• Dusting Attacks.  Somewhat complex, dusting involves sending a tiny amount of crypto (like a speckle of dust tiny; think 0.000005 of a coin) to a bunch of different wallets.  The goal of this is to get around the anonymity of trading crypto, and track down identifying information that they can then use to attempt some other form of scam.  The details can get hazy, but essentially if a little bit of random crypto pops into your wallet, report it, and certainly hold off on making any transactions.
  • Airdrop Campaign.  Another somewhat convoluted tactic, scammers will airdrop tokens to you, and then provide complex trading instructions that aim to get you to reveal compromising information.
coinbase scammer working on computer

Other Crypto Scams 

Beyond scams that are attempted via Coinbase, like the ones mentioned above, there is no shortage of other schemes that aim to steal your cryptocurrency.

  • Cloud Mining.  Cloud mining is essentially a crowd-sourced mining of cryptocurrency.  While it isn’t always a scam, the reality is most cloud mining setups don’t have the hash rate to generate the profit they promise, and you also run the risk of them simply never sending you your promised funds.
  • Rug Pulls.  If you’ve ever considered helping fund something with the promise of some return or even a product, be careful if the fundraisers are asking for crypto.  As discussed, crypto by nature is hard to track, so once they have the funds, they can quickly disappear without a trace. 
  • Investment Scams.  Not exclusive to crypto, investment scams promise large and fast profits with nothing but fluff and B.S. to back it up.  The only people making money quickly on investment gimmicks are the scammers taking your crypto/money.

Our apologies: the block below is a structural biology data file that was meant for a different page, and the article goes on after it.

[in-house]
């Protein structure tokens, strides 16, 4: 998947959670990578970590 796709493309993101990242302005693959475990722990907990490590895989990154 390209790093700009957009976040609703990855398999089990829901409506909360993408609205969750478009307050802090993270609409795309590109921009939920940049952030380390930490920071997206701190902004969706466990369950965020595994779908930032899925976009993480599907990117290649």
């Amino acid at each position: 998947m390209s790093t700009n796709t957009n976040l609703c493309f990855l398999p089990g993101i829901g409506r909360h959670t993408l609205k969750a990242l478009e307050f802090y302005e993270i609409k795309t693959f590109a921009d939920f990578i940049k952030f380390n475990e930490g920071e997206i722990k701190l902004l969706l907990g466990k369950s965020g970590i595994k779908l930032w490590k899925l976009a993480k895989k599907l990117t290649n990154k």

Staying Safe From Crypto Scams

The biggest asset you can have when it comes to avoiding getting scammed is to know the types of scams these criminals are trying.  When it comes to crypto, the biggest rule is to limit any information that can access your wallet to nobody but yourself.  If you have a substantial amount of crypto investments, purchase and set up a cold wallet, and never, never, never, send anyone crypto unless you are 100% sure you know who you are dealing with.

While one of the main selling points of cryptocurrency is its anonymity and decentralization, many scammers lie about who they are, or pretend to be someone else.  If you’re in contact with someone in the hopes of investing in crypto, use a service like Spokeo to check if who you’re talking to really is who they say they are.

Cyrus Grant is a writer from Southern California with a background in law and dispute resolution. When he isn’t writing he can be found deep-diving into the latest technology trends or simply spending time at the beach.


Coinbase – Avoiding Crypto Scams 

Cointelegraph – What is a crypto dusting attack, and how do you avoid it?